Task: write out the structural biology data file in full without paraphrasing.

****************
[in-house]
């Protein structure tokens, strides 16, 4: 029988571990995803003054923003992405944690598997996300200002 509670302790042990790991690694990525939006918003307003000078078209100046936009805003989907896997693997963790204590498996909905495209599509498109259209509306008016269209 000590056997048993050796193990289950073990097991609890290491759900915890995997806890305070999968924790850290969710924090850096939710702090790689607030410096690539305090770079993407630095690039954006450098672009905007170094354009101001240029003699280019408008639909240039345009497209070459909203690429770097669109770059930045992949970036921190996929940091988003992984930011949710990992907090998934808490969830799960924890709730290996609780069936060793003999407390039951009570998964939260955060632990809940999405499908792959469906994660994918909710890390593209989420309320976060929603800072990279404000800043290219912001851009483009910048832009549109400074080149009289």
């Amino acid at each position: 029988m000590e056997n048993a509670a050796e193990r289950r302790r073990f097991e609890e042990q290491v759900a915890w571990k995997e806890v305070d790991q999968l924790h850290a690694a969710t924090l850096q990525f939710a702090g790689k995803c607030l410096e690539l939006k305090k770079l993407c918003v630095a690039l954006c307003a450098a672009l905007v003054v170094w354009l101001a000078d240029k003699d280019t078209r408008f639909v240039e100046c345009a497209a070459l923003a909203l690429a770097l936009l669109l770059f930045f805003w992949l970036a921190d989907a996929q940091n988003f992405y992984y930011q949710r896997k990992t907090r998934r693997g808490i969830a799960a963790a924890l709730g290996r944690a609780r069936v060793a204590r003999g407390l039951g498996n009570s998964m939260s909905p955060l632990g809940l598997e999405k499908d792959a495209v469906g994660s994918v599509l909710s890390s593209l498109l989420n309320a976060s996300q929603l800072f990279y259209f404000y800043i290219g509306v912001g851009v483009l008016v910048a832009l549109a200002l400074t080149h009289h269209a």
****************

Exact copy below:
[in-house]
């Protein structure tokens, strides 16, 4: 029988571990995803003054923003992405944690598997996300200002 509670302790042990790991690694990525939006918003307003000078078209100046936009805003989907896997693997963790204590498996909905495209599509498109259209509306008016269209 000590056997048993050796193990289950073990097991609890290491759900915890995997806890305070999968924790850290969710924090850096939710702090790689607030410096690539305090770079993407630095690039954006450098672009905007170094354009101001240029003699280019408008639909240039345009497209070459909203690429770097669109770059930045992949970036921190996929940091988003992984930011949710990992907090998934808490969830799960924890709730290996609780069936060793003999407390039951009570998964939260955060632990809940999405499908792959469906994660994918909710890390593209989420309320976060929603800072990279404000800043290219912001851009483009910048832009549109400074080149009289």
């Amino acid at each position: 029988m000590e056997n048993a509670a050796e193990r289950r302790r073990f097991e609890e042990q290491v759900a915890w571990k995997e806890v305070d790991q999968l924790h850290a690694a969710t924090l850096q990525f939710a702090g790689k995803c607030l410096e690539l939006k305090k770079l993407c918003v630095a690039l954006c307003a450098a672009l905007v003054v170094w354009l101001a000078d240029k003699d280019t078209r408008f639909v240039e100046c345009a497209a070459l923003a909203l690429a770097l936009l669109l770059f930045f805003w992949l970036a921190d989907a996929q940091n988003f992405y992984y930011q949710r896997k990992t907090r998934r693997g808490i969830a799960a963790a924890l709730g290996r944690a609780r069936v060793a204590r003999g407390l039951g498996n009570s998964m939260s909905p955060l632990g809940l598997e999405k499908d792959a495209v469906g994660s994918v599509l909710s890390s593209l498109l989420n309320a976060s996300q929603l800072f990279y259209f404000y800043i290219g509306v912001g851009v483009l008016v910048a832009l549109a200002l400074t080149h009289h269209a």